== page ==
Public Wi-Fi allows your team to stay connected on the go. You have to be careful, though, because public Wi-Fi is notoriously unsecure. Cybercriminals could also log into the free network you use and access data on your devices, such as your login information or confidential client files. Exercise caution and stay safe in several ways as you use your laptop, tablet or smartphone on public Wi-Fi networks.

Verify the Network Name

Before logging in, research the network. Only log into Wi-Fi that originates from a legitimate source as you avoid a man-in-the-middle attack. For example, cybercriminals may name their network “Free Wi-Fi” or mimic the establishment’s name as a way to attract users. Ask the barista, librarian or other staff member to verify the name of their public Wi-Fi network before you log in.

Turn off File Sharing

Your team relies on file sharing, but this feature is lucrative for cybercriminals, too. That’s why you want to turn off file sharing when you use public Wi-Fi. This step protects your files and data you don’t want criminals to access.

Use a VPN

A virtual private network (VPN) encrypts data as it travels between your device and the server. Research free and paid VPN options, then add one to your devices for protection when you need it on the go. 

Check for HTTPS

If you see a lock symbol and HTTPS in front of the website address in the status bar, you’re browsing a secure site. You can also use an HTTPS extension for extra protection.

Enable Two-Factor Authentication

With two-factor authentication, you add an extra layer of protection to your online browsing. Even if cybercriminals gain access to your password, they probably cannot get into your account since they need to enter a unique authentication code also.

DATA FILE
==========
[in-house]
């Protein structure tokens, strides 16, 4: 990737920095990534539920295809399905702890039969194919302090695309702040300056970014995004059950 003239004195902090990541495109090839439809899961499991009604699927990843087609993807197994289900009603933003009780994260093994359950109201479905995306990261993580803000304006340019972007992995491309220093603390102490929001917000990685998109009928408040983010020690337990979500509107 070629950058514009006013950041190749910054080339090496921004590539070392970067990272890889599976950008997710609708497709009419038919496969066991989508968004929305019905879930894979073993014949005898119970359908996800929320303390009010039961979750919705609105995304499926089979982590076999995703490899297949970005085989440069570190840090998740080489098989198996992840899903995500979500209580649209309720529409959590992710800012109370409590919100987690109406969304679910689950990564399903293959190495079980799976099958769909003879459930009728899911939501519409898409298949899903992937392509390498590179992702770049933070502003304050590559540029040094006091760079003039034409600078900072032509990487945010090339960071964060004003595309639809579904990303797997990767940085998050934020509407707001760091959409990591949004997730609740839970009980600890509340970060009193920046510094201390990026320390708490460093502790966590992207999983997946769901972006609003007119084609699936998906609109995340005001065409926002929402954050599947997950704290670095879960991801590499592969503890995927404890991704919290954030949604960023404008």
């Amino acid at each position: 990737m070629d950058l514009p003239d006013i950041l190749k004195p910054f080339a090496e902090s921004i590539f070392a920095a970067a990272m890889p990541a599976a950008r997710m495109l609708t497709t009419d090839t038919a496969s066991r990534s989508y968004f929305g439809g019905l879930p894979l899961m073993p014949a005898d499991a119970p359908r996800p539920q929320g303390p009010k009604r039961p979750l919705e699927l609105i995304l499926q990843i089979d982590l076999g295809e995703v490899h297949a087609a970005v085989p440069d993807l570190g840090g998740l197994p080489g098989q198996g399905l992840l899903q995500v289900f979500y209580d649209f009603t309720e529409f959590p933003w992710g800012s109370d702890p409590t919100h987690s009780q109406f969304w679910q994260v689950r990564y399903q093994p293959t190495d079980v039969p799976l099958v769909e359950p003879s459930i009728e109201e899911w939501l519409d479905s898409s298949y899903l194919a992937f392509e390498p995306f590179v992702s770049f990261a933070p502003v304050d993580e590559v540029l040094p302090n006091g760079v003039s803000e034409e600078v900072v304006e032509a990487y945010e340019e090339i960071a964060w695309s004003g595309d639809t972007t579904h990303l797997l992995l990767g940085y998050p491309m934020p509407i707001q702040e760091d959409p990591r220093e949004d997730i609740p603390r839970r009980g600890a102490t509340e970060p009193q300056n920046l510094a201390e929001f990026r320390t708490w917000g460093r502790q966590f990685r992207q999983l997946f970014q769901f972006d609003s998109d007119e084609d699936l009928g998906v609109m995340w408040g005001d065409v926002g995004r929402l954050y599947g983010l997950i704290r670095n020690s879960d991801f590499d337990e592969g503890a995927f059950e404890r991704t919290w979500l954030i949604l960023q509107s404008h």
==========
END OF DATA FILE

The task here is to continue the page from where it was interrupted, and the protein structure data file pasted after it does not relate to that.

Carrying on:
Update Software

Browser and software patches can improve security. Make it a habit to install these patches when you’re connected to a trusted network. Never update software when you’re connected to public Wi-Fi.

Forget the Network

After your public Wi-Fi session ends, log off all the websites you were signed into and tell your device to forget the network. This step prevents cybercriminals from connecting to your device automatically the next time you’re in the network area. 

Limit your Activity

It’s tempting to think that cybercrime couldn’t happen to you or that you can afford to be careless because you have cybercrime and business liability insurance. However, always use caution. Save sensitive or confidential work for when you’re on a trusted network.

Your company may utilize public Wi-Fi often to stay connected and get work done. Encourage your employees to use caution and follow these steps as they stay safe.

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2 weeks ago · by · 0 comments

Facebook Security Breach Affects Nearly 50 Million Accounts

On Sept. 28, 2018, Facebook announced that nearly 50 million user accounts were compromised in a data breach. The breach, which can be traced back to July 2017, is one of the largest in the company’s 14-year history.

While investigations are ongoing, the company said hackers exploited a software vulnerability in Facebook’s "View As" feature to steal access tokens and gain control of user accounts. Access tokens are effectively digital keys to specific accounts, and stealing them allows attackers to view private posts or compose status updates without the knowledge of the affected user.

In addition, the attack allowed the hackers to see anything that users can see on their own profile, including the names and birth dates of friends and family members. Such information could be used in future phishing attacks.

In response to the attack, Facebook reset 90 million logins automatically, fixed the software vulnerability and informed law enforcement officials. While the company says that users do not need to change their passwords, individuals experiencing login issues should navigate to Facebook’s Help Center.

As a safety precaution, users are encouraged to log in and out of all of their accounts on every device. Users can see all of the devices they’re currently signed into here.

To learn more about the breach, read Facebook’s official blog post.

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2 weeks ago · by · 0 comments